Our understanding of Chiari-like malformation, and the associated disorder syringomyelia, has changed greatly in recent years. Traditionally, Chiari-like malformation was described as a cerebellar herniation. While still mostly associated with cerebellar herniation, we continue to discover new structural skull and vertebral malformations that are involved which complicates our understanding of it.
Chiari-like malformation appears to be an eclectic group of several different conditions with a poorly understood relationship with each other. Accordingly, we now understand it to be a “global” skull and cranial cervical junction malformation.
As part of this multifactorial problem, there is often a loss of nasal passages and frontal lobe flattening in association with brachycephaly. Since the olfactory mucosa is one of the most critical sites for cerebrospinal fluid (CSF) absorption, reducing that surface can cause fluid build-up within the brain and the spinal cord.
Syringomyelia development is caused by a combination of brachycephaly and malformation of the craniocervical junction. We invited Professor Clare Rusbridge, a leading expert on Chiari-like malformation and syringomyelia, to share her insights on the current understanding of these problems and their MR imaging interpretation.
Characteristics of Chiari-Like Malformation
There are several characteristics of Chiari-like malformation.
- As the frontal lobe flattens in some breeds in association with a loss of frontal sinuses, the forebrain is repositioned and reshaped, causing the cerebellum to become invaginated under the occipital lobes.
- Additionally, the atlas bone (C1 vertebrae) can become positioned within the foramen at the base of the skull, causing compression of the caudal aspect of the cerebellum and exacerbating the effect of occipital bone dysplasia.
- The cisterna magna becomes smaller than normal in association with Chiari-like malformation.
- This, in association with craniocervical junction malformations (deviated dens, C1 overlap with the foramen, quadrigeminal cysts, medullary kinking and dorsal atlantoaxial fibrous bands) is associated with the formation of syringomyelia.
Not all Patients Present with Clinical Sign
Diagnosis is challenging because this disorder isn’t always immediately apparent in magnetic resonance imaging (MRI) studies and doesn’t manifest itself in consistent clinical indications. In fact, patients without any clinical signs may still have Chiari-like malformation. The same is true for syringomyelia, although the identification of this disorder is more easily made and more objectively assessed, enabling long term monitoring and evaluation of treatment success.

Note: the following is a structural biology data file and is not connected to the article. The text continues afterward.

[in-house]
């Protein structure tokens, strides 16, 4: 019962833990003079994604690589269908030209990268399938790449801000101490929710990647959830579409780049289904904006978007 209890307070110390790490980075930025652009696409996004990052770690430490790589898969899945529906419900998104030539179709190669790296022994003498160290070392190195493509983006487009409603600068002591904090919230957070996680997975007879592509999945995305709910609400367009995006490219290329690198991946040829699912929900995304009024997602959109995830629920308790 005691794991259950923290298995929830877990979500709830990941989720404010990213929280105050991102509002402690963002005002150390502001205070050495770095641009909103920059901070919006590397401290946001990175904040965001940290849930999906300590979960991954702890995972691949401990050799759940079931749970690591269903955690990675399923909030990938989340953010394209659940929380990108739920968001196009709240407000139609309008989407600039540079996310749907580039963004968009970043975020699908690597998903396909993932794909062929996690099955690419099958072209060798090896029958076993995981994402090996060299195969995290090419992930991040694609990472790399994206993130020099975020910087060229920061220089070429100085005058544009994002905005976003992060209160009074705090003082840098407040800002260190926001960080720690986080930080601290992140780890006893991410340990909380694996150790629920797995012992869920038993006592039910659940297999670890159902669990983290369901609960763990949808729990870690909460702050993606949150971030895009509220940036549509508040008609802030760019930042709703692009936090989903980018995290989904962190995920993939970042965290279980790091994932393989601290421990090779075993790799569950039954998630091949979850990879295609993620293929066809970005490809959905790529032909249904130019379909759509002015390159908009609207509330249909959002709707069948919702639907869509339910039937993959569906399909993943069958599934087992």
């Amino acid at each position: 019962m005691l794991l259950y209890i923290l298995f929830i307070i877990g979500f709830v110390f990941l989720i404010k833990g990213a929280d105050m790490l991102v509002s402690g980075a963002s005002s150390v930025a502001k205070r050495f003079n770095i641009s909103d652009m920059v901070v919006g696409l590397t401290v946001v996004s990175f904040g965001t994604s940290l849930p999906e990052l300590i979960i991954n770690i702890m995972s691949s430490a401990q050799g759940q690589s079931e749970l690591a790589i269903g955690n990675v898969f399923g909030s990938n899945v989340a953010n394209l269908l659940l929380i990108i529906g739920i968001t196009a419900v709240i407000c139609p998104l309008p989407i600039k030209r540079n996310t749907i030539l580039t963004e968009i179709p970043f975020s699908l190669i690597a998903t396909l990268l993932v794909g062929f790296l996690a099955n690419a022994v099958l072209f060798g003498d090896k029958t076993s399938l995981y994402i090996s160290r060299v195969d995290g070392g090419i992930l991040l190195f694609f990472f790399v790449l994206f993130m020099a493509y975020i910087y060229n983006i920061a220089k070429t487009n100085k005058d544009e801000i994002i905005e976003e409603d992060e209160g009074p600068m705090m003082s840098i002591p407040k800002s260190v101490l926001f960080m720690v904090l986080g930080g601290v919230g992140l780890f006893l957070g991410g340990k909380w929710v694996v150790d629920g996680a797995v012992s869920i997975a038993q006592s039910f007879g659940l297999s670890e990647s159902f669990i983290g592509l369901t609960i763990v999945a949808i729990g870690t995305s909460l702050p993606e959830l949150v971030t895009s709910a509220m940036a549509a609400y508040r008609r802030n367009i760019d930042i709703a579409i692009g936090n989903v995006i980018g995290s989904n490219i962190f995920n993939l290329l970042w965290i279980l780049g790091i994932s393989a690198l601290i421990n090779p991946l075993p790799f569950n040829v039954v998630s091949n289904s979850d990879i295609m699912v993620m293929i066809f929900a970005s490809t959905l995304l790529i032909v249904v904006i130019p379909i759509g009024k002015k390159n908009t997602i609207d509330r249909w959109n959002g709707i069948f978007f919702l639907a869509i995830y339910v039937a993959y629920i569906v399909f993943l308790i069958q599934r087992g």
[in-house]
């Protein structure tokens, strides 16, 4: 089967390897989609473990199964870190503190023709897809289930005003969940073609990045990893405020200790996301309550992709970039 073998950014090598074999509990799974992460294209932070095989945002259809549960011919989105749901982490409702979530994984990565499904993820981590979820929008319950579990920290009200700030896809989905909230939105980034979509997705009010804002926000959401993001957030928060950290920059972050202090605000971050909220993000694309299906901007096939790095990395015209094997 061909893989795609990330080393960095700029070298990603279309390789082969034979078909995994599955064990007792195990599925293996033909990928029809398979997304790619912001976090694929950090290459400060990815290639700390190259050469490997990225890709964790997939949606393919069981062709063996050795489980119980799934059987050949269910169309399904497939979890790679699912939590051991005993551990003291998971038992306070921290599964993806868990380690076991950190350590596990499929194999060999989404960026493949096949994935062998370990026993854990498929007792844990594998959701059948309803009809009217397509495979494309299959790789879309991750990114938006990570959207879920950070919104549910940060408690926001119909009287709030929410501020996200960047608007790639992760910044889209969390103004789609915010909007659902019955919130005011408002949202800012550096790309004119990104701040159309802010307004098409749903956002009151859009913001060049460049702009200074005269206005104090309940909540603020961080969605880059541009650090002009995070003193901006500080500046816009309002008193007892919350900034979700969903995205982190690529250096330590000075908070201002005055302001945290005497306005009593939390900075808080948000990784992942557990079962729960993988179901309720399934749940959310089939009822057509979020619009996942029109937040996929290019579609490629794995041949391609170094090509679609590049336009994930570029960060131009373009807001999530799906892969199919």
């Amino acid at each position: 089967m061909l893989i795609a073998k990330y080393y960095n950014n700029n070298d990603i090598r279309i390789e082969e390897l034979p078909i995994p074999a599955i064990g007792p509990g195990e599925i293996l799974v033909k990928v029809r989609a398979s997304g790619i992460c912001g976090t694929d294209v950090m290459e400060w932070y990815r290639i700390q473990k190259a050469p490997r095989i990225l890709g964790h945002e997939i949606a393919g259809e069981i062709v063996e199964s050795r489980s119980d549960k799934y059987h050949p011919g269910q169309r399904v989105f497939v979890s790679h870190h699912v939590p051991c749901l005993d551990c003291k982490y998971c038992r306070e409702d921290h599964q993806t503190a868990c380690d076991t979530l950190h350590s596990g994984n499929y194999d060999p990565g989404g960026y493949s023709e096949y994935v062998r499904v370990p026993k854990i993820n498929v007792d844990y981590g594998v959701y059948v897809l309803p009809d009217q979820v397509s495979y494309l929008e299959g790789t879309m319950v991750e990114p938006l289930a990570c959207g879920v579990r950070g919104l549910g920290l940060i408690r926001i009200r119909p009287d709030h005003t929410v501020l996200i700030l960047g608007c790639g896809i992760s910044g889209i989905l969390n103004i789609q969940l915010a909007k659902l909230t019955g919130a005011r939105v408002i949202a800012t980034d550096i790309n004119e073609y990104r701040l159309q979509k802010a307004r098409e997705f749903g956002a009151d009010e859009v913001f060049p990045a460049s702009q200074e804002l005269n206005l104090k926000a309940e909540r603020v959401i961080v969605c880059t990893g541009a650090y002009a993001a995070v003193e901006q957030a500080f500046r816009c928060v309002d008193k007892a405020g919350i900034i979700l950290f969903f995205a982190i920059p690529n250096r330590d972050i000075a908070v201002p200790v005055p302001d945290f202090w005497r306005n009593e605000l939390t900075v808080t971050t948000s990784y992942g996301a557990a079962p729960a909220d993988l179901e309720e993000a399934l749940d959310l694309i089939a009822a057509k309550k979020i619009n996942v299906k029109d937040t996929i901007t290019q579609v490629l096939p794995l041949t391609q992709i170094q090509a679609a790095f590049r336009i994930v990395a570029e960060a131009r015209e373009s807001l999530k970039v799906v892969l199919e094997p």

When diagnosing syringomyelia, MRI becomes useful in ruling out other disorders which could be responsible for the clinical signs as well as documenting the multiple malformations which are a composite of the Chiari-like malformation diagnosis.
What to Look for in Syringomyelia MRI Studies
The primary characteristic of syringomyelia is dilatation of the central canal of the spinal cord creating a variably sized cavitation filled with CSF. Clinically-relevant syringomyelia causes signs of spinal cord disease in the late stages but initially is associated with a phenomena called ‘phantom scratching’ as well as a deviation of the neck (termed scoliosis), which can in some cases appear similar to a head tilt. The neurolocalization corresponds to the damage done by the syringomyelia, which can extend from the cranial cervical vertebrae into the lumbar vertebral column.
Using the MRI study, assess the spinal cord and syrinx at their widest points via transverse sequences. Before you explore whether visible central canal dilation or syringomyelia corresponds with clinical signs, you should expect a syrinx width of about 4mm or more in Cavalier King Charles dogs and French bulldogs. The width may be less than 4mm for smaller breeds, like Yorkshire terriers, although still greater than 2mm.
Even with the spinal canal significantly affected by the cavitation that is syringomyelia, many dogs can still walk since they have enough white matter tracts preserved on the outside.
Chiari malformation and syringomyelia are complex disorders, but we’re learning more about them every day.